How to be an Authentic Doctor #19: Physician Friends

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No one understands what a physician has to go through in life like another physician.   Family and regular friends try but they cannot know. Throughout our academic careers, camaraderie was very important to us.   Even though getting into medical school was hard, we had friends in college and many of them helped because they were doing the same thing. In medical school, we had buddies trying to survive the brutalities of the rounds, the tests, the long hours, etc. with us.   In residency, though our group was smaller, we still had some close knit peers who were getting their butts kicked just like we were.  In all these settings was the opportunity to commiserate. Then reality hit and it was time to take a job.

I was lucky in that early in my career I had the opportunity to work with my best friend and fellow chief resident for 15 years. A few years later I had a couple of other partners come in to join us and the four of us had unbreakable bond of trust.   We were like the characters of Seinfeld.   Every day at lunch, without fail, we went for coffee at noon. We could say anything to each other. We mocked our looks, our misfortunes, and our misgivings.  See the bottom of this AP article written about me 10 years ago. But we also supported each other.   I didn’t realize how much this friendship and trust meant to me until I left Maine two years ago.

My first job away from my crew was in an urgent care job.   The staff was great and the facility was nice but the job sucked.   I was getting killed seeing up to 70 patients a day myself and the company couldn’t care less. After threatening to quit, I was given some help in the form of PAs and NPs. They were ver good but it wasn’t the same as the colleagues I had left behind. They were not my great friends.

Over the past year I have been working in primary care again helping out a local clinic because they have been a man down. Again, the staff is great and I at least have some medical colleagues who are in the trenches like I am but we have little time to breathe much less form a deep friendship. We don’t meet. We don’t go for coffee at noon. I don’t know them enough to trust them totally much less call them best friends.

I understand that everyone is different but I highly recommend you work with a friend. If that doesn’t happen then I hope you become great friends with your medical partners.   It makes life so much easier. To have a bitch session where you know you can’t get in trouble for what you say is immeasurable. I have now seen both sides of this equation, a job with great friends and a job without. Trust me, you want the former.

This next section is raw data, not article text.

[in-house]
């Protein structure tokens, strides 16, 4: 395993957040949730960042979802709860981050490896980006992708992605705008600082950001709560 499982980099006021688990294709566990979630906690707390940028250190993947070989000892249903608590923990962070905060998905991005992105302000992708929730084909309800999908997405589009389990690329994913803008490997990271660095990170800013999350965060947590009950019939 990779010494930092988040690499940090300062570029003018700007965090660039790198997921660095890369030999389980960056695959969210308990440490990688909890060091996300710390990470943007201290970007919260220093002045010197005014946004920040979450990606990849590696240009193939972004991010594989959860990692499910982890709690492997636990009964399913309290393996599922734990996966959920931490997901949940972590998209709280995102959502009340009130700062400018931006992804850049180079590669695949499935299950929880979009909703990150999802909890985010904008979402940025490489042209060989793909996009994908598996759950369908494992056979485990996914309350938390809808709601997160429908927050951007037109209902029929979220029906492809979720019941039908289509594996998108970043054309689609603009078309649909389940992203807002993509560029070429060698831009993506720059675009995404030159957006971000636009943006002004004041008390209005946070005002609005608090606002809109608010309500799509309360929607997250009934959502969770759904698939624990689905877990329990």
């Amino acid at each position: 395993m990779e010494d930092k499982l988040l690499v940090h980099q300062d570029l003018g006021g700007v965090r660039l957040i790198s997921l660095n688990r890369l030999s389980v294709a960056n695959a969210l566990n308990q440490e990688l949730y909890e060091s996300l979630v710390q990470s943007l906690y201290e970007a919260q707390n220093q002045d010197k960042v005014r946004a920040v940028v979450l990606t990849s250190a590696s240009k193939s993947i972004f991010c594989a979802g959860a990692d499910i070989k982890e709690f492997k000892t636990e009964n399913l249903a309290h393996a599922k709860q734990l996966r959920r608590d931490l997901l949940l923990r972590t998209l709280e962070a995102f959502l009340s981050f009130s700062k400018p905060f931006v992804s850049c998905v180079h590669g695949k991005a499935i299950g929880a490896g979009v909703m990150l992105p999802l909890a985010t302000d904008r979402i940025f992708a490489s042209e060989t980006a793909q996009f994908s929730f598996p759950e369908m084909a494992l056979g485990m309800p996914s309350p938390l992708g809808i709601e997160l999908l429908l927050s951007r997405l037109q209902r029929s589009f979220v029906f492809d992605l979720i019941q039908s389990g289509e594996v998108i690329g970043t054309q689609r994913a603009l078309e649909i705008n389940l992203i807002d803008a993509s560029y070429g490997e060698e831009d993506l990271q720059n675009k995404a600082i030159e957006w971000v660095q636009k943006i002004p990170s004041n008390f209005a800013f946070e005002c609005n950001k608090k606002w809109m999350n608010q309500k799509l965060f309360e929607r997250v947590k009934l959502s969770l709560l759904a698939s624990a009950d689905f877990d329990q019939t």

Douglas Farrago MD

Douglas Farrago MD is a full-time practicing family doc in Forest, Va. He started Forest Direct Primary Care where he takes no insurance and bills patients a monthly fee. He is board certified in the specialty of Family Practice. He is the inventor of a product called the Knee Saver which is currently in the Baseball Hall of Fame. The Knee Saver and its knock-offs are worn by many major league baseball catchers. He is also the inventor of the CryoHelmet used by athletes for head injuries as well as migraine sufferers. Dr. Farrago is the author of four books, two of which are the top two most popular DPC books. From 2001 – 2011, Dr. Farrago was the editor and creator of the Placebo Journal which ran for 10 full years. Described as the Mad Magazine for doctors, he and the Placebo Journal were featured in the Washington Post, US News and World Report, the AP, and the NY Times. Dr. Farrago is also the editor of the blog Authentic Medicine which was born out of concern about where the direction of healthcare is heading and the belief that the wrong people are in charge. This blog has been going daily for more than 15 years Article about Dr. Farrago in Doximity Email Dr. Farrago – [email protected] 

  4 comments for “How to be an Authentic Doctor #19: Physician Friends

  1. R Watkins
    June 2, 2014 at 9:08 am

    Great post that parallels my own experience. I’ve had the great good fortune to be in practice with a fellow resident/best friend for over two decades. We’re united in our commitment to enjoying our work, staying with paper charts, and holding the AAFP in complete and continuous contempt. If one of us packs up and walks out the door, the other won’t be far behind.

  2. Bridget Reidy
    June 2, 2014 at 6:33 am

    Very important. And another reason to cultivate comraderie is licensing and privileging authorities still assume it happens, and if you can’t get a letter of recommendation because your boss treated you like cogs in a wheel and you find out later your “partner” who you never knew are too dysfunctional to even take a few minutes to say there was nothing wrong with you, professionals who have a hard time believing that some could be so unprofessional will assume there was.

  3. DrHockey
    May 30, 2014 at 9:27 am

    Very nice AP article.
    I really really really miss PJ.

    • Doug Farrago
      May 30, 2014 at 9:55 am

      Me too!

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